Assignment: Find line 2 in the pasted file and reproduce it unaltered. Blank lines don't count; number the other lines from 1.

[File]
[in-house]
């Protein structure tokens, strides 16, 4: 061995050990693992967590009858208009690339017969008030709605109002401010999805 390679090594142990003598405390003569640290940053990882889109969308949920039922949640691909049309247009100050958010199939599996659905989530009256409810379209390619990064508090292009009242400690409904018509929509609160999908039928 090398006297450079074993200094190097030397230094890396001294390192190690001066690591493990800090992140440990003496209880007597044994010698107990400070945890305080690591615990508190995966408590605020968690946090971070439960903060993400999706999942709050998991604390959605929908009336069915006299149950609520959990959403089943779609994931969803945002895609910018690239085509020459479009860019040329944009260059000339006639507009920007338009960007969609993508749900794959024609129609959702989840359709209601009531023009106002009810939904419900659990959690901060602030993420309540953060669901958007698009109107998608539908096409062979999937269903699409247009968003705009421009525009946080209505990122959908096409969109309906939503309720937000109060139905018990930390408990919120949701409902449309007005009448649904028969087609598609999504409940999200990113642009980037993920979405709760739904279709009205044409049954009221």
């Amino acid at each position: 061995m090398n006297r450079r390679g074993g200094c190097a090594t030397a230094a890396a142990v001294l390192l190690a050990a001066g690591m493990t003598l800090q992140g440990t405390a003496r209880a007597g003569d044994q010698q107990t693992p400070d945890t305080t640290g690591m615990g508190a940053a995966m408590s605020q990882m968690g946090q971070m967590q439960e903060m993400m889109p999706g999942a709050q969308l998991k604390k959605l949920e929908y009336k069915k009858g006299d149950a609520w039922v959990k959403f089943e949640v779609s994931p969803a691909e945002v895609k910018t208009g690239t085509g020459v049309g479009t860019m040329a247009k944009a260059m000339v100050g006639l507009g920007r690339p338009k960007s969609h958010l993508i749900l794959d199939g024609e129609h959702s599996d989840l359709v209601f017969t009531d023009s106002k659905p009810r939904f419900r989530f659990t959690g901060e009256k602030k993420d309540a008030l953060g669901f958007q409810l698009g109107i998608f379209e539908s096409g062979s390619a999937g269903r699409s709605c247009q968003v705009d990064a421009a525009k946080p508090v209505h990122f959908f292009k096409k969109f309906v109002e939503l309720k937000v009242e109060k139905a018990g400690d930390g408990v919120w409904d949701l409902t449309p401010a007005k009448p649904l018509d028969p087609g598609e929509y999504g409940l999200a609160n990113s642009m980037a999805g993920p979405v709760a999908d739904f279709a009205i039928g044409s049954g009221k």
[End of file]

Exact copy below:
């Protein structure tokens, strides 16, 4: 061995050990693992967590009858208009690339017969008030709605109002401010999805 390679090594142990003598405390003569640290940053990882889109969308949920039922949640691909049309247009100050958010199939599996659905989530009256409810379209390619990064508090292009009242400690409904018509929509609160999908039928 090398006297450079074993200094190097030397230094890396001294390192190690001066690591493990800090992140440990003496209880007597044994010698107990400070945890305080690591615990508190995966408590605020968690946090971070439960903060993400999706999942709050998991604390959605929908009336069915006299149950609520959990959403089943779609994931969803945002895609910018690239085509020459479009860019040329944009260059000339006639507009920007338009960007969609993508749900794959024609129609959702989840359709209601009531023009106002009810939904419900659990959690901060602030993420309540953060669901958007698009109107998608539908096409062979999937269903699409247009968003705009421009525009946080209505990122959908096409969109309906939503309720937000109060139905018990930390408990919120949701409902449309007005009448649904028969087609598609999504409940999200990113642009980037993920979405709760739904279709009205044409049954009221």